Popular European holiday attraction announces ‘drastic decision’ as they slash visitor numbers | The Sun

A POPULAR European must-see attraction has made the "drastic decision" to slash visitor numbers in order to preserve its beauty.

The lakeside villa, famed for its role in blockbusters like James Bond and Star Wars, will halve its visitor allowance as Italy continues to battle with the effects of overtourism.

Villa del Balbianello, set on the shores of the luxurious Lake Como in northern Italy, is significantly cutting the number of tourists who can visit each day from 2,000 to 1,200.

The elegant 18th Century mansion featured in the 2006 Bond film Casino Royale as well as Star Wars: Attack of the Clones and draws in tourists from far and wide.

The villa was built in 1787 out of the ruins of a Franciscan convent and is often used for weddings, events and film scenes – but recently has been feeling the crush of its high footfall.

Reducing the number of visitors was “a drastic decision”, said the FAI, the Italian equivalent of The National Trust.

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The new rules are designed to counter the effect of “an excess of tourism that has an ever great impact on Lake Como," they told The Telegraph.

Although the villa will see a large drop in its revenue, the FAI say that the decision was necessary to protect the villa and its gardens.

They argued that allowing too many tourists to visit "not only puts at risk the preservation of the property" but also "damages its image".

Post-pandemic, Italy has seen hoards of holidaymakers readily return to its major sites, leading to despair over the dangers posed by mass tourism.

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Sixty million tourists are expected to flock to the country this year now that travel restrictions have ceased – almost returning to pre-pandemic levels.

While restaurateurs, hoteliers, tourist guides and taxi drivers welcome these numbers, locals are increasingly fed-up with dealing with the strain and experts despair over the environmental impact.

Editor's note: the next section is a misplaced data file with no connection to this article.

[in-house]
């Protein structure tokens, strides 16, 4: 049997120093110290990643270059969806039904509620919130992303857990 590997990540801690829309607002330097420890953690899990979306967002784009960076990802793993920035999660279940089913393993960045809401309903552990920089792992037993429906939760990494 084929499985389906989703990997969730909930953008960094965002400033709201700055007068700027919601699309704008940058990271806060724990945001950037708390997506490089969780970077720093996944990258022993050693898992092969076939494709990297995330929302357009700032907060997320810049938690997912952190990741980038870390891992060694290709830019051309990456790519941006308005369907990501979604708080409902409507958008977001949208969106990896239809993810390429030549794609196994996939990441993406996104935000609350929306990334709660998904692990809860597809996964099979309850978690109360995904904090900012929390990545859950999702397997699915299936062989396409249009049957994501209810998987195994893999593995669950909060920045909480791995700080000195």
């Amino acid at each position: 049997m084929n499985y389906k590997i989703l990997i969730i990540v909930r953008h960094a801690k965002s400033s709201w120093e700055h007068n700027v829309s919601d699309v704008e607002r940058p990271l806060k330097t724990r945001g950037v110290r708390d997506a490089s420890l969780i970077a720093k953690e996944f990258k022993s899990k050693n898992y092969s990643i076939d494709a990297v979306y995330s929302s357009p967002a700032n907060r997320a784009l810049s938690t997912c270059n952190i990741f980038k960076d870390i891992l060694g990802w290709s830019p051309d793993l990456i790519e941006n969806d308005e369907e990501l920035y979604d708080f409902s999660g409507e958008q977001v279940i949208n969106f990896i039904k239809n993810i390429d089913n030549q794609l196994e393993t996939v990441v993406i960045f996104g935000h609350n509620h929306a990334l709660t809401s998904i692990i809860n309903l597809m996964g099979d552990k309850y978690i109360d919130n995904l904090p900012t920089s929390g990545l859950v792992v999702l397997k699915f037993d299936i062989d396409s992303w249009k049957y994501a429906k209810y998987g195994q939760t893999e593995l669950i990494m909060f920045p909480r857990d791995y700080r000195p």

UNESCO this week advised that Venice be added to the list of World Heritage sites in danger.

The experts slammed Italy for not mitigating the effects of climate change and mass tourism on the canal city.

Meanwhile, British holidaymakers have been warned they could be slapped with £430 fines in an Italian resort town for something as simple as eating an ice cream.

Local authorities in Sant'Antioco, Sardinia have launched a major crackdown on tourists in order to better preserve their beaches by rolling out 23 controversial new restrictions.

Food will be banned on the beach along with taking part in sports, using an umbrella or playing music. Even those who are caught munching on a snack – could face the maximum fine.

Elsewhere, travellers planning to bask in the sunshine of Italy's Amalfi coast need to make sure they keep updated with the rules.

The surge of tourists in the area led to traffic and access problems, which the authorities hope to reduce with a bizarre new regulationthat will ban certain tourists depending on their car license plate.

From June until September, on even-numbered days cars with license plates ending in an even number are not allowed to travel, while on odd-numbered days, cars ending in an odd-number cannot be driven in the area.

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Italy isn't the only country rolling-out measures to curb overtourism as a Brit holiday hotspot in Greece has announced a major rule change this week.

Visits to the Acropolis of Athens, one of Greece's most popular archaeological sites will be capped from next month at 20,000 tourists daily, the Greek government said on Wednesday.

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